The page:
by Jeffrey H. Johnson [Braun AG Frankfurt, W. Germany]
The story is told of the English child during the war who, on learning
of an impending bread shortage, remarked that this wouldn't bother him as
he always ate toast. Something of the same outlook has all too often been
evident in the attitude toward the amplifierloudspeaker interface. We measure
amplifiers with welldefined resistive loads, but we listen with loudspeakers,
and loudspeakers present anything but a constant, wellbehaved load to the
amplifier. This can lead to a number of problems, and it is becoming widely
recognized that an amplifier which "works just fine" on the test
bench may not perform so well in actual operation. To see what some of the
effects of nonideal loads on amplifiers are is the purpose of this article.
The Loudspeaker
Loudspeaker manufacturers specify a nominal or "rated" impedance
for their products, usually 4 or 8 ohms. This specification is not without
value, but we shouldn't forget that the impedance of a loudspeaker actually
exhibits considerable variation with frequency. Partly this is determined
by the designer's choice of crossover network parameters, etc., but it is
also to some extent inherent in the physical principles of operation of
the loudspeaker mechanism itself.
Figure 1 shows the measured impedance of a typical threeway air suspension
system rated at 4 ohms.
Now, at first glance, it might seem that these impedance variations would
be very undesirable from the standpoint of the power available from the
amplifier. Since an amplifier is very nearly a constantvoltage source,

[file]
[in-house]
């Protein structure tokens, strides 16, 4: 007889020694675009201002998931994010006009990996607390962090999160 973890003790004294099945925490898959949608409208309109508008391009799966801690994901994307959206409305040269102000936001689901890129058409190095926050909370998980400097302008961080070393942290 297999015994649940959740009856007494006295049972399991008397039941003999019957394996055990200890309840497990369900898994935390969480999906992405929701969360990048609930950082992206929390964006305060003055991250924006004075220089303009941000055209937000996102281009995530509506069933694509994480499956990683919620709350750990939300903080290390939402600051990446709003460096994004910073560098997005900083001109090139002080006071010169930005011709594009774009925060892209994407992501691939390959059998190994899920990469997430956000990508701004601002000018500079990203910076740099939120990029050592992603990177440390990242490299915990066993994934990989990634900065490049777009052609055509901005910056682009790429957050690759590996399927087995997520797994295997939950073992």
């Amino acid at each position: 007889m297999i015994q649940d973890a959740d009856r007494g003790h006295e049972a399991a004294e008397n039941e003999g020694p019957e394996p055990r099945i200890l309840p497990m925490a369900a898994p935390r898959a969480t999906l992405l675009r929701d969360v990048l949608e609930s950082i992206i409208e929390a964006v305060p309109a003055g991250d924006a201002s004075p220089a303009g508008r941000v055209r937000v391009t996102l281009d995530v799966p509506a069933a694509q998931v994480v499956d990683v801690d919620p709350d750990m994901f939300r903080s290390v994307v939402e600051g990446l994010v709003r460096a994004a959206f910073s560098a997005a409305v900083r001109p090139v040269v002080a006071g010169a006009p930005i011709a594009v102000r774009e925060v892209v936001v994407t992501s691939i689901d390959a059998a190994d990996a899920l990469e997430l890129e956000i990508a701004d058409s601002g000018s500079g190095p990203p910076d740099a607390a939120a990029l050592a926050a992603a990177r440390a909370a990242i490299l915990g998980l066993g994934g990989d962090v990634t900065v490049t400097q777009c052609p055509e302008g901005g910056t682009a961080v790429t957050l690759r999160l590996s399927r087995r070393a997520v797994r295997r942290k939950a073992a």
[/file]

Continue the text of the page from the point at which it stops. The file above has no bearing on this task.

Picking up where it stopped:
the power output is inversely proportional to load impedance; the higher
the impedance, the smaller the available power. For example, if the unit
shown in Fig. 1 is driven at 6.32 Vor 10 W into the rated
4 ohm impedancea power meter would show that the actual power would vary
from about 11 W to about 1 W, depending on frequency. This might seem highly
undesirable, but in fact it is not. Loudspeakers are designed for flat frequency
response with a constant drive voltage, not constant power. There is no
problem here, except that amplifier meters labeled in watts are meaningless.
(For a further discussion, see refs. 1, 2, 3.) The problems caused by impedance
variations come from a different direction, namely from the fact that an
impedance which varies with frequency exhibits a reactive, as well as a
resistive, component. A reactance is nondissipative; it can only store
energy, not put it to use. Such stored energy is unavailable for conversion
into acoustical energy. What's worse, this stored energy must go somewhere,
and that somewhere is back into the amplifier, where it can cause trouble.
Before we look at what some of these troubles are, we need to take a moment
to clarify some terminology. Impedance is a complex quantity; that is, it
has two dimensions, not just one. We can express this by saying that it
has a real (or resistive) part and an imaginary (or reactive) part, and
write this as Z = R ± jX where R is resistance and X is reactance. A very
useful alternative expression is to ive the magnitude (or modulus) of the
impedance: Z = _/ (R^2 + X^2) . The other dimension is then expressed
as a phase angle:
L Z = tan 1 (X/R).
What we usually offhandedly call "impedance" is actually only
the magnitude of the impedance: to be completely accurate we should also
give the phase angle. The impedance in Fig. 1 is thus both
curves taken together. Habitually speaking of the magnitude only makes it
easy to overlook the reactive component.
SmallSignal Effects
Reactive loading can affect both the largesignal and the smallsignal
performance of an amplifier. The smallsignal effects have to do chiefly
with the feedback stability and the dynamic response of the amplifier.
An amplifier can be modeled by a forward gain path Avon with an internal
impedance Zo, enclosed in a feedback loop giving a closedloop overall gain